Headscarves new target for Austrian far right

It’s already been a big theme in Germany, FranceTurkey and the Netherlands, and now the Austrian far right is asking: Should public employees be allowed to wear Muslim headscarves at work?

 

Two women have become the first schoolteachers in Vienna to wear headscarves while teaching.

 

One is also a local centre-left Social Democrat politician.

 

Teachers in other parts of the country already wear headscarves, and there is no law banning public employees from wearing such items as there is in some other European countries.  

In Nepal, human rights apply to living goddesses too

A kumari at a Kathmandu festival, 26 July 2008/Shruti ShresthaWhenever God is mentioned in connection with human rights, the idea is usually that there are “God-given rights” bestowed on humans.

Nepal’s Supreme Court has turned this around by bestowing basic human rights such as education and healthcare on gods. Goddesses, to be more precise. It seems that kumaris , virgin girls venerated as “living goddesses” and confined to Buddhist temples until puberty, return to their families as teenagers unprepared for real life. Critics of the tradition filed a suit that led to the Supreme Court decision.

“A directive order has been issued to the government to provide basic human rights, including education and health (care) to the child,” Supreme Court spokesman Hemanta Rawal said. “This means the child’s rights can’t be violated in the name of culture.”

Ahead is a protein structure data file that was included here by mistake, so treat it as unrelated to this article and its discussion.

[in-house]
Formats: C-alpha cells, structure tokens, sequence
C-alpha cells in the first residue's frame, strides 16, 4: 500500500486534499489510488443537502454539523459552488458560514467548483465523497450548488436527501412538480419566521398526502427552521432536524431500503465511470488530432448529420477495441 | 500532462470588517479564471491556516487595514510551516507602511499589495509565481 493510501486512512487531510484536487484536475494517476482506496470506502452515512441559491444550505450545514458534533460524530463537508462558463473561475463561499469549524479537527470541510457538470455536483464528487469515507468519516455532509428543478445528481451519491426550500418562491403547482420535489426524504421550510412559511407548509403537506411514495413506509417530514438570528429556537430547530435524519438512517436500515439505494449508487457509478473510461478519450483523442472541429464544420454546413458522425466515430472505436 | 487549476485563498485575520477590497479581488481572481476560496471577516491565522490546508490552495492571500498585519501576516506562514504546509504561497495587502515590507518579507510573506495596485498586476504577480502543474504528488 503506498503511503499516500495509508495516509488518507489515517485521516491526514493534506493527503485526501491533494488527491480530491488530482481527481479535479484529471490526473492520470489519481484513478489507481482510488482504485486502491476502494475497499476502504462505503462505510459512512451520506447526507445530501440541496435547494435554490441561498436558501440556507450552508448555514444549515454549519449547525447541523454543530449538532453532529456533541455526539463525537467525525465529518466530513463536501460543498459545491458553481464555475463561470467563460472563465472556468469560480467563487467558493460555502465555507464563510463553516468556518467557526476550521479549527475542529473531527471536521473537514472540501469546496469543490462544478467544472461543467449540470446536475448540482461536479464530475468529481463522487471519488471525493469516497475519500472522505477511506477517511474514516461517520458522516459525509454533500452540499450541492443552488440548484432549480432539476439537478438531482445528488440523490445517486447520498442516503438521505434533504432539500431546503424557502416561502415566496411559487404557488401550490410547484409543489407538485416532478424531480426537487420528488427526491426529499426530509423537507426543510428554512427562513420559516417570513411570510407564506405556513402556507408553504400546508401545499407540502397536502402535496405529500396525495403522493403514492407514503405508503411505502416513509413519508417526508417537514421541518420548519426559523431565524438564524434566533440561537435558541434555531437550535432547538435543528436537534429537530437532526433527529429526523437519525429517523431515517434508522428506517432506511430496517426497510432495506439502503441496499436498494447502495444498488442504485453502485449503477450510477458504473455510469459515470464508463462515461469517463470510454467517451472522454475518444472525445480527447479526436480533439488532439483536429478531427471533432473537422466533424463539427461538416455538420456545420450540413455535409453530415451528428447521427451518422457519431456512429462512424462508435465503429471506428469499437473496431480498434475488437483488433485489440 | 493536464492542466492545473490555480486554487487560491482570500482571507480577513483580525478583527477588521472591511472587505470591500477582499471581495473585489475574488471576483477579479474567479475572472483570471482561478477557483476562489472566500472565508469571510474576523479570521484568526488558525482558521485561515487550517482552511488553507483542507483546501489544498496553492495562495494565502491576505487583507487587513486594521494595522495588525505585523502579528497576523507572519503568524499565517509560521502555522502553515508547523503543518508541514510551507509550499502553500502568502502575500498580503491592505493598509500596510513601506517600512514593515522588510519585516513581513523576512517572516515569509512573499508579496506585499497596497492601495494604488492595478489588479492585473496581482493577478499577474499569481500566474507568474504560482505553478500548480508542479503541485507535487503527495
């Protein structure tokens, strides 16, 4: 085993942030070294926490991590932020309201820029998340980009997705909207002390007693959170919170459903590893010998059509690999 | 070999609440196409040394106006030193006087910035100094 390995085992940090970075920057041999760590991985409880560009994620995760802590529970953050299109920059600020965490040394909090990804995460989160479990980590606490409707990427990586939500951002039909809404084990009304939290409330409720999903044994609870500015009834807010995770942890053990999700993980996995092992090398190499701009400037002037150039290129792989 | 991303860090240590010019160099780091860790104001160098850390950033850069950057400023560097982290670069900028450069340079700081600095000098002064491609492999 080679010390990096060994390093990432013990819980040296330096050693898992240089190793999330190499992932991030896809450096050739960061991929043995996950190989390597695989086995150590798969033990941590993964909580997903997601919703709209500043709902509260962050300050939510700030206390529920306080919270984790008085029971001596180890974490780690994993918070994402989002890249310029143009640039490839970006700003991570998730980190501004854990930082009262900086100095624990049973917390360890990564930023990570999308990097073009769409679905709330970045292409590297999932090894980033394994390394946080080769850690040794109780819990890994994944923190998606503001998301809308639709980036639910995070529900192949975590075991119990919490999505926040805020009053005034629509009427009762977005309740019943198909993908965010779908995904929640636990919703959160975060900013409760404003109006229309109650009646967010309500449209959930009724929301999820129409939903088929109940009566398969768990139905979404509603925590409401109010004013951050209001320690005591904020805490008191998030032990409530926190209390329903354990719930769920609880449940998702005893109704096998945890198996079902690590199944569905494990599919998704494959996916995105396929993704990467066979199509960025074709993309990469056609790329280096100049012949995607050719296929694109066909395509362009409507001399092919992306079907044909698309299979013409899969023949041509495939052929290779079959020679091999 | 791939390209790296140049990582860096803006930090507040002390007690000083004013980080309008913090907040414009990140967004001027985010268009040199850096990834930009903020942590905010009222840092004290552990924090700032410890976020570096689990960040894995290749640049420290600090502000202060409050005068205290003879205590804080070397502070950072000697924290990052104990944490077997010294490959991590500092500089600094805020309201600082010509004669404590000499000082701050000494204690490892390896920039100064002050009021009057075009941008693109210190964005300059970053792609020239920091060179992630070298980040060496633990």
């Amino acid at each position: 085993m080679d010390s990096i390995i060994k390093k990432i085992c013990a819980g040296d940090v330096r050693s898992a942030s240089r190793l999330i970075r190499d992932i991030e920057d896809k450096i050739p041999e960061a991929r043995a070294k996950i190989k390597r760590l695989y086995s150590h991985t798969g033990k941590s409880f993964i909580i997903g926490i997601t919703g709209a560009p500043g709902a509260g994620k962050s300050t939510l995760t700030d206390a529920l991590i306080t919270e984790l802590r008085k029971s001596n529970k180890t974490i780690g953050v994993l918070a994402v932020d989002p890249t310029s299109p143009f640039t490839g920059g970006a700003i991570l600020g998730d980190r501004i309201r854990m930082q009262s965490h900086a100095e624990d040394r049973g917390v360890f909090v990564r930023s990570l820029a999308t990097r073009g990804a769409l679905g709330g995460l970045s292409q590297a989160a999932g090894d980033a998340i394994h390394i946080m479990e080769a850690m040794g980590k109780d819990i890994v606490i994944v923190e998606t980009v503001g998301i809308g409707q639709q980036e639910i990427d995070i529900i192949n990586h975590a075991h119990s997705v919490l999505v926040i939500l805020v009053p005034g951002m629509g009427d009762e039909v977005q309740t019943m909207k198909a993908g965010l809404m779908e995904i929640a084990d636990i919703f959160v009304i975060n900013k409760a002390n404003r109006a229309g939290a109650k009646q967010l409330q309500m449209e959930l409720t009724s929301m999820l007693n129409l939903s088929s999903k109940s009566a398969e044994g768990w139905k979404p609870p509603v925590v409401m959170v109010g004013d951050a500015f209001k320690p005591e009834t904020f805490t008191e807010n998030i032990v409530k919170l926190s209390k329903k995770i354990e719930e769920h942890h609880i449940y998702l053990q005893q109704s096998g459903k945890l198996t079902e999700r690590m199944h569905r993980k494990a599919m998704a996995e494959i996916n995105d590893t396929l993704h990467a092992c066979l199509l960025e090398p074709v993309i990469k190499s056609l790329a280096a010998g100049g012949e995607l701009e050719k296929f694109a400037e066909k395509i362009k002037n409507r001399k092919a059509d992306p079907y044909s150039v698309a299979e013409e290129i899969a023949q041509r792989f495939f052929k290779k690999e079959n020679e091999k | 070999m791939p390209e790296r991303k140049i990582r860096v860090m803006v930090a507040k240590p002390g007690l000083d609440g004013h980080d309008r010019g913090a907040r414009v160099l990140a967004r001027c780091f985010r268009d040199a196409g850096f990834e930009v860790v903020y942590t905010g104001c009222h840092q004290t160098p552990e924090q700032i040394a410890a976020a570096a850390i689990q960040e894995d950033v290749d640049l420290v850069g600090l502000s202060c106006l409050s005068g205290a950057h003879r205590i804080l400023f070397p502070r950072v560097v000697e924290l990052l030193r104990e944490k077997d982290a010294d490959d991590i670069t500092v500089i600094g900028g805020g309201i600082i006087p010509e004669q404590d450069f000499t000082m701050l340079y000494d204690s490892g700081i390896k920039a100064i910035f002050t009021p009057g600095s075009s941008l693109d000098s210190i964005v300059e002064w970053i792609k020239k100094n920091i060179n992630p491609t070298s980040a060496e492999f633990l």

Pope sets higher goals for Catholic education

Pope Benedict waves after his speech to Catholic educators, 17 April 2008/Jonathan ErnstThere was some speculation before his visit that Pope Benedict was going to read the riot act to Catholic educators for not keeping their universities and schools sufficiently Catholic. That was never really on the cards, because Benedict doesn’t like to come and berate people like that.

Also, the situation is complex, reflecting changes in the overall Catholic population and in Catholic academe. Reading the riot act would not have been very effective, anyway, because Benedict doesn’t really have the power to enforce changes in individual U.S. Catholic universities.

Instead, he opted for an approach that was actually more challenging to the Catholic educators than sitting through an outright rebuke would have been. He outlined a whole philosophy of what Catholic education should be and challenged them to live up to its ambitious goals. It was a counter-cultural message, one that sounds quite strange in such an individualistic society like America. He defended academic freedom, but freedom as the Church defines it — the freedom to follow the truth of Catholic doctrine. Freedom in this view is not simply “freedom from…” It’s “freedom to…” It’s not some free-standing concept (as modern society might see it) but a concept with a purpose.